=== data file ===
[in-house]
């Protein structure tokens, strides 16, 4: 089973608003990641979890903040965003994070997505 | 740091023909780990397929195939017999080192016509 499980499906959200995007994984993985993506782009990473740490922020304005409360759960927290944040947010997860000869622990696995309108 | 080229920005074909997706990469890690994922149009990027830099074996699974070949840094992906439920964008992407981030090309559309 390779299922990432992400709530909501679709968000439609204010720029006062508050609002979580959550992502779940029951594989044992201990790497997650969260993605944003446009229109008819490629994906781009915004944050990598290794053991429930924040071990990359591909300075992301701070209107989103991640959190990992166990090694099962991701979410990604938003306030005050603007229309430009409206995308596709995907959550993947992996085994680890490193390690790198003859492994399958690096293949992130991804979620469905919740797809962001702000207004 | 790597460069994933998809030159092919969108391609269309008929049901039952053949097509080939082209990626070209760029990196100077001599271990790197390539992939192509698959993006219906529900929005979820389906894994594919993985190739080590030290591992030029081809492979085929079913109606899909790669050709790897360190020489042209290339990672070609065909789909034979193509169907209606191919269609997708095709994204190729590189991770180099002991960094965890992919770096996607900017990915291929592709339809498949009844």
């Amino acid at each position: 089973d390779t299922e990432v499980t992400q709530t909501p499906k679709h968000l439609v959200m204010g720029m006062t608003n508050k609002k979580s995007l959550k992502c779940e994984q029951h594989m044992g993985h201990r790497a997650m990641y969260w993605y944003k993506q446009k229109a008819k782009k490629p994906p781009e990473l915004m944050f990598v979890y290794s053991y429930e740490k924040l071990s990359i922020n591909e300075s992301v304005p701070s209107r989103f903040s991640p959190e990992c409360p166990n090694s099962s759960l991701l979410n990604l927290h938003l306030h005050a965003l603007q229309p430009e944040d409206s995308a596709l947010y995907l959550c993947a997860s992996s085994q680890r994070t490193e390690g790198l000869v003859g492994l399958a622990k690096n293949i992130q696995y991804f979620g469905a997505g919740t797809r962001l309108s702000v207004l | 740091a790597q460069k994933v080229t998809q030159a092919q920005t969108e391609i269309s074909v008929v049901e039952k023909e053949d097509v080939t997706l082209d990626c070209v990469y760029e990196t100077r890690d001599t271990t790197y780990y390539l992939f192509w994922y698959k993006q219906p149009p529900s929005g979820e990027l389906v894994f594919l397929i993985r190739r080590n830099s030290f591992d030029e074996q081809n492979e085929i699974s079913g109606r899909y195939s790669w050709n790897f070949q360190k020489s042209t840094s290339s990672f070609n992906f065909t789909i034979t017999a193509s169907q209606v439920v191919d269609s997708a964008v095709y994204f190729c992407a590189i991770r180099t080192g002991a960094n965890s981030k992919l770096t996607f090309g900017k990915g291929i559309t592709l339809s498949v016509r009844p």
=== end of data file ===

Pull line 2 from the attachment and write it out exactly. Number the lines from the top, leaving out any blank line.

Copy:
């Protein structure tokens, strides 16, 4: 089973608003990641979890903040965003994070997505 | 740091023909780990397929195939017999080192016509 499980499906959200995007994984993985993506782009990473740490922020304005409360759960927290944040947010997860000869622990696995309108 | 080229920005074909997706990469890690994922149009990027830099074996699974070949840094992906439920964008992407981030090309559309 390779299922990432992400709530909501679709968000439609204010720029006062508050609002979580959550992502779940029951594989044992201990790497997650969260993605944003446009229109008819490629994906781009915004944050990598290794053991429930924040071990990359591909300075992301701070209107989103991640959190990992166990090694099962991701979410990604938003306030005050603007229309430009409206995308596709995907959550993947992996085994680890490193390690790198003859492994399958690096293949992130991804979620469905919740797809962001702000207004 | 790597460069994933998809030159092919969108391609269309008929049901039952053949097509080939082209990626070209760029990196100077001599271990790197390539992939192509698959993006219906529900929005979820389906894994594919993985190739080590030290591992030029081809492979085929079913109606899909790669050709790897360190020489042209290339990672070609065909789909034979193509169907209606191919269609997708095709994204190729590189991770180099002991960094965890992919770096996607900017990915291929592709339809498949009844």